FDA documents obtained via FOIA requests filed by the Informed Consent Action Network reveal the MMR II vaccine was licensed based on clinical trials involving just 834 children, of which only 342 received the MMR vaccine; results show a shocking amount of vaccine reactions, especially upper respiratory illness and gastrointestinal illness, the latter of which is a common complaint among children with autism spectrum disorder. Learn more.

3 Research shows a majority of urinary tract infections are the result of:

  • Exposure to raw chicken contaminated with E. coli

    Studies using DNA matching have shown a majority of urinary tract infections are the result of exposure to contaminated chicken, not sexual contact. Learn more.

  • Sexual contact with an infected person
  • Transfer of E.coli from your anus to your urethra
  • Exposure to pork contaminated with E. coli

4 Which of the following are now required by the FDA to carry a black box warning, stating side effects include dangerous behaviors that can lead to injury or death?

  • Diabetes drugs
  • Sleeping pills

    On April 30, 2019, the U.S. Food and Drug Administration (FDA) announced it will require sedative-hypnotics — a class of sleep medication used to treat insomnia — to carry a black box warning stating drug side effects may include dangerous behaviors, such as eating, walking, driving or engaging in a range of activities in your sleep that can lead to injury or death. Learn more.

  • Cholesterol-lowering medication
  • Energy drinks

5 Which of the following chemicals produced by your body is responsible for many aspects of runner’s high?

  • Endorphins
  • Oxytocin
  • The cannabinoid anandamide

    While runner’s high is typically attributed to the release of endorphins, running also dramatically increases the cannabinoid anandamide in your body. According to research, your “cannabinoid receptors are crucial for main aspects of a runner’s high.” Learn more.

  • Cortisol

6 Glyphosate has been called a probable carcinogen by:

  • U.S. Centers for Disease Prevention and Control
  • U.N.’s Joint Meeting on Pesticide Residues
  • U.S. Food and Drug Administration
  • World Health Organization’s International Agency for Research on Cancer

    Glyphosate was declared a probable carcinogen by the World Health Organization’s International Agency for Research on Cancer in 2015. Learn more.

7 Cutting edge cancer research led by Thomas Seyfried, Ph.D., suggests that in order to safely and effectively treat cancer, you must:

  • Restrict fermentable fuels — glucose and glutamine — in a cyclical fashion to avoid causing damage to the immune system

    All cancer cells, regardless of tissue origin, are fermenters. They ferment lactic acid from glucose as a substrate. Cancer cells also need glutamine to survive and thrive. Press-pulse cancer treatment, which is under development by Thomas Seyfried, involves restricting the fermentable fuels — glucose and glutamine — in a cyclical fashion to avoid causing damage to the immune system. Learn more.

  • Combine radiation and chemo in a pulsed fashion
  • Combine radiation and/or chemo with a vegetarian diet
  • Avoid biopsies and leave tumors to resolve on their own

May 20 Is World Bee Day

Two years ago, in December 2017, the United Nations General Assembly declared May 20 of each year as World Bee Day.1 The resolution was the result of an initiative started in 2015 by the Slovenian Beekeepers’ Association in an effort to raise awareness about the importance of bees and other pollinating insects, all of which are threatened with extinction thanks to a wide range of toxic human activities.2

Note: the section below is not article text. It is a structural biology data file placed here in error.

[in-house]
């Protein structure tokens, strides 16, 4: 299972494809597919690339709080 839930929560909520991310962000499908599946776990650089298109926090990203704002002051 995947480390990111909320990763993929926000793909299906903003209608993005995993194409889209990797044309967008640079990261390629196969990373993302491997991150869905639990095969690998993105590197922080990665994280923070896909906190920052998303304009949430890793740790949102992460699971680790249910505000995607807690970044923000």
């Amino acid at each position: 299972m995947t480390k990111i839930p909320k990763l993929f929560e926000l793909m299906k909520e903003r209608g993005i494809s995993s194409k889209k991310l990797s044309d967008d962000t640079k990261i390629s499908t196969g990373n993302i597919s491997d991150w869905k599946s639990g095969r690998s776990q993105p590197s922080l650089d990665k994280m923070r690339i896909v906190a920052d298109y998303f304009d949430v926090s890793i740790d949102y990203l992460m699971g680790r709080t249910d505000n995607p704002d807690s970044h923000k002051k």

As explained by the U.N.,3 May 20 was chosen because it “coincides with the birthday of Anton Janša, who in the 18th century pioneered modern beekeeping techniques in his native Slovenia and praised the bees for their ability to work so hard, while needing so little attention.”

While bumble bees might be the most well-recognized, there are in fact between 25,000 and 30,000 different species of bees across the globe. On the Center for Food Safety’s website4 you can find a listing of some of the most common species, such as sweat bees, digger bees, carpenter bees, cuckoo bees, long-horned bees and many more.

More than 75% of the world’s food crops depend on these and other pollinators, either wholly or in part, as do 90% of wild flowering plants.5 What’s more, in the past 50 years, there’s been a 300% increase in the volume of crops being produced that are dependent on pollination.6

As such, “Caring for bees and other pollinators is part of the fight against world hunger,” the U.N. says.7 It’s also important to protect and maintain biodiversity among bee species to ensure agricultural resilience.

Report on Global Biodiversity Warns of Troubling Times Ahead

The first report8 on “The State of the World’s Biodiversity for Food and Agriculture” by the U.N. Food and Agriculture Organization’s Commission on Genetic Resources for Food and Agriculture., issued in April 2019, warns that biodiversity is dwindling across the globe, thereby threatening global food production and human survival.

All forms of life — animals, plants and microorganisms necessary for food, feed, fuel and fibers — are losing diversity. As reported by

“Of around 6,000 species of agricultural plants, fewer than 200 contribute to global food production, and just nine of them account for 66% of total crop yields. World livestock production is based on approximately 40 animal species, with just a handful providing the vast majority of meat, milk and eggs. The catch quantity is being exceeded for a third of fish stocks, while more than half have reached their limit of sustainability …

At the meeting of the FAO Commission on Genetic Resources for Food and Agriculture the European Region proposed that the results of this report be included in the strategy of biodiversity being drawn up by FAO.